Neural plasticity : 2828536 : DOI : 10.1155/2016/2828536 En savoir plus
Résumé

The perineuronal net (PN) is a subtype of extracellular matrix appearing as a net-like structure around distinct neurons throughout the whole CNS. PNs surround the soma, proximal dendrites, and the axonal initial segment embedding synaptic terminals on the neuronal surface. Different functions of the PNs are suggested which include support of synaptic stabilization, inhibition of axonal sprouting, and control of neuronal plasticity. A number of studies provide evidence that removing PNs or PN-components results in renewed neurite growth and synaptogenesis. In a mouse model for Purkinje cell degeneration, we examined the effect of deafferentation on synaptic remodeling and modulation of PNs in the deep cerebellar nuclei. We found reduced GABAergic, enhanced glutamatergic innervations at PN-associated neurons, and altered expression of the PN-components brevican and hapln4. These data refer to a direct interaction between ECM and synapses. The altered brevican expression induced by activated astrocytes could be required for an adequate regeneration by promoting neurite growth and synaptogenesis.

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Année de publication : 2015

Mónica T Fernandes, Marinella N Ghezzo, André B Silveira, Ravi K Kalathur, Vanda Póvoa, Ana R Ribeiro, Sílvia R Brandalise, Emmanuel Dejardin, Nuno L Alves, Jacques Ghysdael, João T Barata, José Andres Yunes, Nuno R dos Santos (2015 Dec 1)

Lymphotoxin-β receptor in microenvironmental cells promotes the development of T-cell acute lymphoblastic leukaemia with cortical/mature immunophenotype.

British journal of haematology : 736-51 : DOI : 10.1111/bjh.13760 En savoir plus
Résumé

Lymphotoxin-mediated activation of the lymphotoxin-β receptor (LTβR; LTBR) has been implicated in cancer, but its role in T-cell acute lymphoblastic leukaemia (T-ALL) has remained elusive. Here we show that the genes encoding lymphotoxin (LT)-α and LTβ (LTA, LTB) are expressed in T-ALL patient samples, mostly of the TAL/LMO molecular subtype, and in the TEL-JAK2 transgenic mouse model of cortical/mature T-ALL (Lta, Ltb). In these mice, expression of Lta and Ltb is elevated in early stage T-ALL. Surface LTα1 β2 protein is expressed in primary mouse T-ALL cells, but only in the absence of microenvironmental LTβR interaction. Indeed, surface LT expression is suppressed in leukaemic cells contacting Ltbr-expressing but not Ltbr-deficient stromal cells, both in vitro and in vivo, thus indicating that dynamic surface LT expression in leukaemic cells depends on interaction with its receptor. Supporting the notion that LT signalling plays a role in T-ALL, inactivation of Ltbr results in a significant delay in TEL-JAK2-induced leukaemia onset. Moreover, young asymptomatic TEL-JAK2;Ltbr(-/-) mice present markedly less leukaemic thymocytes than age-matched TEL-JAK2;Ltbr(+/+) mice and interference with LTβR function at this early stage delayed T-ALL development. We conclude that LT expression by T-ALL cells activates LTβR signalling in thymic stromal cells, thus promoting leukaemogenesis.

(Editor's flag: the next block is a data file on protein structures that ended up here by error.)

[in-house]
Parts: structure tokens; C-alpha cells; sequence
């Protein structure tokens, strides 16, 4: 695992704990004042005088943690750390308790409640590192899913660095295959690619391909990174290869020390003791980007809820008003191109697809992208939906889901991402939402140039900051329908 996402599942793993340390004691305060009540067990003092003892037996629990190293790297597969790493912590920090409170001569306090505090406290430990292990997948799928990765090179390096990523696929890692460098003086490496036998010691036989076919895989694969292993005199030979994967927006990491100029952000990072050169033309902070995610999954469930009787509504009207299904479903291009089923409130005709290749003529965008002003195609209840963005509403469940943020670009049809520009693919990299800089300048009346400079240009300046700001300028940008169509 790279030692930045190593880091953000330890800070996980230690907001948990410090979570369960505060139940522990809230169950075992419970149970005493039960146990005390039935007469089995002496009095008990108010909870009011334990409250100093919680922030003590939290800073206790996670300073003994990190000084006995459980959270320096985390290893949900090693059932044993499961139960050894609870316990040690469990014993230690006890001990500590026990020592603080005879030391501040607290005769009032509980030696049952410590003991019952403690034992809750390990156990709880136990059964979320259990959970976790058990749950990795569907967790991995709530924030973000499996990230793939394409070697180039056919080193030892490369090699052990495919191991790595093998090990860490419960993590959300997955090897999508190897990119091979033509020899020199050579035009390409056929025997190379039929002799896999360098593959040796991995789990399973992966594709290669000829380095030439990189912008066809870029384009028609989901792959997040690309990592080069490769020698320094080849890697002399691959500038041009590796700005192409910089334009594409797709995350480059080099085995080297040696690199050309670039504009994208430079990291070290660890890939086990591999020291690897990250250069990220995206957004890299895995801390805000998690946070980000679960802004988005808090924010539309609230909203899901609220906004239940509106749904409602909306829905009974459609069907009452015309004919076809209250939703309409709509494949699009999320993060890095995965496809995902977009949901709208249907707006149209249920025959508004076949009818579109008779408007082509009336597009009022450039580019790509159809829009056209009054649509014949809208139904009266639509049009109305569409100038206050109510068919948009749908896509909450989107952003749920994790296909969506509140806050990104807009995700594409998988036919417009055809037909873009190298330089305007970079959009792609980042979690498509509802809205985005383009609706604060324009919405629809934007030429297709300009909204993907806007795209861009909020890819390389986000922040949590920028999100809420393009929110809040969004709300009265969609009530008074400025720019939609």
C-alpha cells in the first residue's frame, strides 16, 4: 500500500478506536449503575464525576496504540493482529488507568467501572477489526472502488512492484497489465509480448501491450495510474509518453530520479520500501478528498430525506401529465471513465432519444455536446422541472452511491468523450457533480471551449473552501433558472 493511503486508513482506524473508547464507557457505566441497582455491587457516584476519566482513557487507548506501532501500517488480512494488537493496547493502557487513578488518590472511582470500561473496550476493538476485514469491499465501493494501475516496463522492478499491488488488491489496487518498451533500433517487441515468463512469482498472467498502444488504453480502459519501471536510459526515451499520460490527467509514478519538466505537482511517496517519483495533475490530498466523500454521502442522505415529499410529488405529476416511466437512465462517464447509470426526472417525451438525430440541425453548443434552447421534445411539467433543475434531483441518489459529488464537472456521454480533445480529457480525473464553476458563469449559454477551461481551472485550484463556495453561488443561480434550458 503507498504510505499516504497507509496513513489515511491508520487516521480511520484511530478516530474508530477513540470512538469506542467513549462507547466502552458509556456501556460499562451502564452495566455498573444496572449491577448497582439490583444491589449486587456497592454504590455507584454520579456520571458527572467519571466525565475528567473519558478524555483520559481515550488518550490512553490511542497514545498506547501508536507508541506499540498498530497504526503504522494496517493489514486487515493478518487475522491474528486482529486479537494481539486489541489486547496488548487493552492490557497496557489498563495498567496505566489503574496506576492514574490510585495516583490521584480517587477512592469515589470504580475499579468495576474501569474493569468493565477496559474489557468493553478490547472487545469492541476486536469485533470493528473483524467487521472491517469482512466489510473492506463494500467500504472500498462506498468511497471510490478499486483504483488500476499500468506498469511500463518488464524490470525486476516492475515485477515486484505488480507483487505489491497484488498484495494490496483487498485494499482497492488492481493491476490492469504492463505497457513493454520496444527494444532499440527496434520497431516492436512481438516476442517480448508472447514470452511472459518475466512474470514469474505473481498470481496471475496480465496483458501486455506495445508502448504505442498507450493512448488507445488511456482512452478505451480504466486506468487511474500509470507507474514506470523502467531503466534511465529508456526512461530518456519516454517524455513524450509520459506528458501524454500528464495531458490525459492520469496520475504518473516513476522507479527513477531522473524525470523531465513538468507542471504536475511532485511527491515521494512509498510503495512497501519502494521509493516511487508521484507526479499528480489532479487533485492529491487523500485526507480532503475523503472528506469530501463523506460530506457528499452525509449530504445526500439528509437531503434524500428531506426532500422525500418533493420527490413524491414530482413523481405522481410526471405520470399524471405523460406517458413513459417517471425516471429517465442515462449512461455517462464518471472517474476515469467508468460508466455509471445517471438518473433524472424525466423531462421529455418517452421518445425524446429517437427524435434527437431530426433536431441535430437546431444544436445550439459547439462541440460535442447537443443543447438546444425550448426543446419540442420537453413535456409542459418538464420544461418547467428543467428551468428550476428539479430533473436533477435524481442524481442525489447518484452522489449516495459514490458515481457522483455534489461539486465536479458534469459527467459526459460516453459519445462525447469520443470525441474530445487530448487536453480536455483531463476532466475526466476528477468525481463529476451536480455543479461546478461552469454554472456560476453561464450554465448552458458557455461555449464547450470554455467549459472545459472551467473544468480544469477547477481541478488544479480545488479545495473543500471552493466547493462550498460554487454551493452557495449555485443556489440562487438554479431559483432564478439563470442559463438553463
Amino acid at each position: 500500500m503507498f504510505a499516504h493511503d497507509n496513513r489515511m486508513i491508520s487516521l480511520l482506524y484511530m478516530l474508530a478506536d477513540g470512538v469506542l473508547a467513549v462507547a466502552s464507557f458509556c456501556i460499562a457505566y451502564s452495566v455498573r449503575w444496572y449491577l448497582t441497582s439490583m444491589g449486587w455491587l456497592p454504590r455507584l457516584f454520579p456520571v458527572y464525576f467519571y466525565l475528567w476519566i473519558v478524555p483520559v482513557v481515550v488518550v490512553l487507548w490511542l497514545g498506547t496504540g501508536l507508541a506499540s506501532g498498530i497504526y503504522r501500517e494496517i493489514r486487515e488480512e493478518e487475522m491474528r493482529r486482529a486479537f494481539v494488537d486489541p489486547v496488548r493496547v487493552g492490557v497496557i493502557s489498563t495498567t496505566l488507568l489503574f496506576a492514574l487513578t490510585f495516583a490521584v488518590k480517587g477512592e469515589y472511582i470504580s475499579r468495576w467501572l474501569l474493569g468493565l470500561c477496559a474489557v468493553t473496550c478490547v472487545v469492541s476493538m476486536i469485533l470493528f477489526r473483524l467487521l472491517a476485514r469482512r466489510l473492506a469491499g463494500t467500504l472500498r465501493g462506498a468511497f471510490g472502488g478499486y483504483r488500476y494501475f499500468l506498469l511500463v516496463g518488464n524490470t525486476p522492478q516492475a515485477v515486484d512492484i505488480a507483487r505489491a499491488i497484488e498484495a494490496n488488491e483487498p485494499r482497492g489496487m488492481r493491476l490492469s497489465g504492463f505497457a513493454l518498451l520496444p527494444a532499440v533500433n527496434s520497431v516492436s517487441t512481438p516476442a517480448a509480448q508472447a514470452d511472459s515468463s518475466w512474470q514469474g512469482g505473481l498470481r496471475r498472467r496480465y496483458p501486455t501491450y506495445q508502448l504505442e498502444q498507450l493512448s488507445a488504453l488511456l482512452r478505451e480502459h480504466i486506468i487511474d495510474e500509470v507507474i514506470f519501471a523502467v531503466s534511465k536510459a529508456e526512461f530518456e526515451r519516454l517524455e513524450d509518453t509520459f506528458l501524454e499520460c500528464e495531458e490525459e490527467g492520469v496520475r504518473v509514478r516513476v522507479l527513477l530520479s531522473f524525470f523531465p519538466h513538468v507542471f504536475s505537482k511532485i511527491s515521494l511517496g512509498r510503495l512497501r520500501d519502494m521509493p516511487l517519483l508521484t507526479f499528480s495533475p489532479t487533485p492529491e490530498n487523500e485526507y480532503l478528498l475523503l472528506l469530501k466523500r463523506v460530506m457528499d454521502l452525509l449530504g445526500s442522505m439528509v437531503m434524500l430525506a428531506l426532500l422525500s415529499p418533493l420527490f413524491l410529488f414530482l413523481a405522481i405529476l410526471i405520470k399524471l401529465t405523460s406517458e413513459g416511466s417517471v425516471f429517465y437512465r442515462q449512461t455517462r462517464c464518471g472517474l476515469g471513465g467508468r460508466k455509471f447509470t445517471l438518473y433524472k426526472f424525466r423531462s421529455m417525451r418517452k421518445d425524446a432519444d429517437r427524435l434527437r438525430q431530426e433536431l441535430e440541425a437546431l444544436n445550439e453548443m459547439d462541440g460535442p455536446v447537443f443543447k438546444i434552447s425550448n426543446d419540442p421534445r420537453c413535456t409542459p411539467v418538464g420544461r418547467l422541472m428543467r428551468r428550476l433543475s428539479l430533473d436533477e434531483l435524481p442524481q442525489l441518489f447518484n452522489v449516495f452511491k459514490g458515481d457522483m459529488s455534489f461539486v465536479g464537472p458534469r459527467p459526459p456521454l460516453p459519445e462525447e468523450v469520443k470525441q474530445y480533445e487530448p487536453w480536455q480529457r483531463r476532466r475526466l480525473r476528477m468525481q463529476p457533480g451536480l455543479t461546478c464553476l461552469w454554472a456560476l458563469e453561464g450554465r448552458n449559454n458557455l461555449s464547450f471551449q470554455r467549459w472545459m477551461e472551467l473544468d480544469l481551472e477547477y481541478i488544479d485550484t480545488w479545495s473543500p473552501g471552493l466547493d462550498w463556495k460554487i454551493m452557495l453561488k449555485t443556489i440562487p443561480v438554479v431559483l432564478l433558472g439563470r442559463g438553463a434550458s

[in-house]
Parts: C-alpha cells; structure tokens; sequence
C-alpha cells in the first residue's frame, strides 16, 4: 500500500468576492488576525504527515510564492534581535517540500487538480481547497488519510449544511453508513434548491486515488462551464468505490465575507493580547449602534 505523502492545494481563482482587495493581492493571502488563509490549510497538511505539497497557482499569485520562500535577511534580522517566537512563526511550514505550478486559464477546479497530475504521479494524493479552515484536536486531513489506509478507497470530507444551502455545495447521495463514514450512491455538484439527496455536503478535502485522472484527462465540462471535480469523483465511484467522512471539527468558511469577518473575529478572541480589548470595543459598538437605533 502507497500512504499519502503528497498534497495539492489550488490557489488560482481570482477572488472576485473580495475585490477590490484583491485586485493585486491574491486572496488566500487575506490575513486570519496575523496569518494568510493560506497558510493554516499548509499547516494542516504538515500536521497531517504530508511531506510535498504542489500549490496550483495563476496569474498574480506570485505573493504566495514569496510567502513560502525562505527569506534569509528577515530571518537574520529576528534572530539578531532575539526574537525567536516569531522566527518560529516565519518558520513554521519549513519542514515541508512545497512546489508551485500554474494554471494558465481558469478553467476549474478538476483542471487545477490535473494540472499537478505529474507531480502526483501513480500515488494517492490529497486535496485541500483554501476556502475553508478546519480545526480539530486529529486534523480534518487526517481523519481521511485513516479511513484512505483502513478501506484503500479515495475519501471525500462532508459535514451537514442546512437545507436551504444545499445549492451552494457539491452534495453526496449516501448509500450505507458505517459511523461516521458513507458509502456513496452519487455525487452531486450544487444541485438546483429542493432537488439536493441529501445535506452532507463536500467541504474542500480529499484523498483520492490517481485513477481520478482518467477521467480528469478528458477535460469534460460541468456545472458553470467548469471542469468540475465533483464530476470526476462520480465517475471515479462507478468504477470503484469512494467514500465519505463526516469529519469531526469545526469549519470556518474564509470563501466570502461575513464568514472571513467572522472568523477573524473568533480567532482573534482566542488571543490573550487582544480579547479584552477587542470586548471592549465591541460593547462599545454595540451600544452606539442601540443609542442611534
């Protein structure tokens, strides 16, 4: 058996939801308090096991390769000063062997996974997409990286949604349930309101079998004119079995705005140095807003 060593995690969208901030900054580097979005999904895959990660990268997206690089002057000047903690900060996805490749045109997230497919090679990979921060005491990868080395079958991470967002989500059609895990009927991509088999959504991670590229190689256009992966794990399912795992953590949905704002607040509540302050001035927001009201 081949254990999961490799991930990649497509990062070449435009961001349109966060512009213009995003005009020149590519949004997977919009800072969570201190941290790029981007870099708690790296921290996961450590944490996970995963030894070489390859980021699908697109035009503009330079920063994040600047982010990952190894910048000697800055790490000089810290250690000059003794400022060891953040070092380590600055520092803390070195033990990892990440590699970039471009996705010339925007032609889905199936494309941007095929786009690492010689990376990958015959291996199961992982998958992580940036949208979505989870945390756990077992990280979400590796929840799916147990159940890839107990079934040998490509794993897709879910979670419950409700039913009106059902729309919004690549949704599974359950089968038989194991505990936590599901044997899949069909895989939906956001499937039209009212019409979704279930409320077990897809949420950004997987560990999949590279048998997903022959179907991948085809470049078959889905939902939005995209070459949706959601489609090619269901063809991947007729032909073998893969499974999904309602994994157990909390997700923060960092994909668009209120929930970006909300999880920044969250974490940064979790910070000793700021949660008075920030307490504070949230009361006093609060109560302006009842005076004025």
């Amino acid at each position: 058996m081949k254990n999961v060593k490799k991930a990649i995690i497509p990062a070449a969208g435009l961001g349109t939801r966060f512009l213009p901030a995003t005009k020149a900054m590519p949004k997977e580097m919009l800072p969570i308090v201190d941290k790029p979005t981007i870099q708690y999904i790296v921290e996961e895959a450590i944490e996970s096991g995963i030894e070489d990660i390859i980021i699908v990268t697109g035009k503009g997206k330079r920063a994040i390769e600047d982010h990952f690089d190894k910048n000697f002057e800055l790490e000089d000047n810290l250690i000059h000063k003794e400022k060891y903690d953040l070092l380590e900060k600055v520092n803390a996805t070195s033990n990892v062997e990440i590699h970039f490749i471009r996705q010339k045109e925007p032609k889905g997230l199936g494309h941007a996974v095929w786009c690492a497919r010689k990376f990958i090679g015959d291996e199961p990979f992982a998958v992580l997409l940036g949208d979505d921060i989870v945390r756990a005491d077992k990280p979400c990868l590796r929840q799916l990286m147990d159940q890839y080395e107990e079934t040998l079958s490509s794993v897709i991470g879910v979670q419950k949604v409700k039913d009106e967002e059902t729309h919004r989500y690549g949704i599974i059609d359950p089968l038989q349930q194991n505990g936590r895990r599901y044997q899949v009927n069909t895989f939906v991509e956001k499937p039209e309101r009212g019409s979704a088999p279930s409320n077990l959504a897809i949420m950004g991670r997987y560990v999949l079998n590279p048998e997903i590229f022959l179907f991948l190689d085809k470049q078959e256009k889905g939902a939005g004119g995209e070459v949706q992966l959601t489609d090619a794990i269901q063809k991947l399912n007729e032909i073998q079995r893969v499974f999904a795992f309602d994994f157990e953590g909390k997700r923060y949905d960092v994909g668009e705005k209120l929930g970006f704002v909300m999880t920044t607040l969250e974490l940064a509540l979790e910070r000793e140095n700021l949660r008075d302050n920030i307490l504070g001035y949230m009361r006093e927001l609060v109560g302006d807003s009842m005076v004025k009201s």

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Juan S Martinez, Céline Baldeyron, Aura Carreira (2015 Nov 13)

Molding BRCA2 function through its interacting partners.

Cell cycle (Georgetown, Tex.) : 3389-95 : DOI : 10.1080/15384101.2015.1093702 En savoir plus
Résumé

The role of the tumor suppressor BRCA2 has been shaped over 2 decades thanks to the discovery of its protein and nucleic acid partners, biochemical and structural studies of the protein, and the functional evaluation of germline variants identified in breast cancer patients. Yet, the pathogenic and functional effect of many germline mutations in BRCA2 remains undetermined, and the heterogeneity of BRCA2-associated tumors challenges the identification of causative variants that drive tumorigenesis. In this review, we propose an overview of the established and emerging interacting partners and functional pathways attributed to BRCA2, and we speculate on how variants altering these functions may contribute to cancer susceptibility.

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Diana Passaro, Christine Tran Quang, Jacques Ghysdael (2015 Sep 12)

Calcineurin/CXCR4 in T-ALL.

Oncoscience : 781-2 : DOI : 10.18632/oncoscience.238 En savoir plus
Résumé

The calcineurin/NFAT signaling pathway is implicated in a wide variety of biological processes, acting as a bridge pathway between calcium signals and gene expression. Although its role as an effector of immune responses figured prominently in early studies, it forms just one part of a larger picture. Indeed calcineurin has been shown to participate in the development and function of e.g. the immune, cardiovascular, nervous and musculoskeletal systems, and dysregulation of calcineurin/NFAT signaling contributes to pathologies affecting these tissues, in particular cancer [1].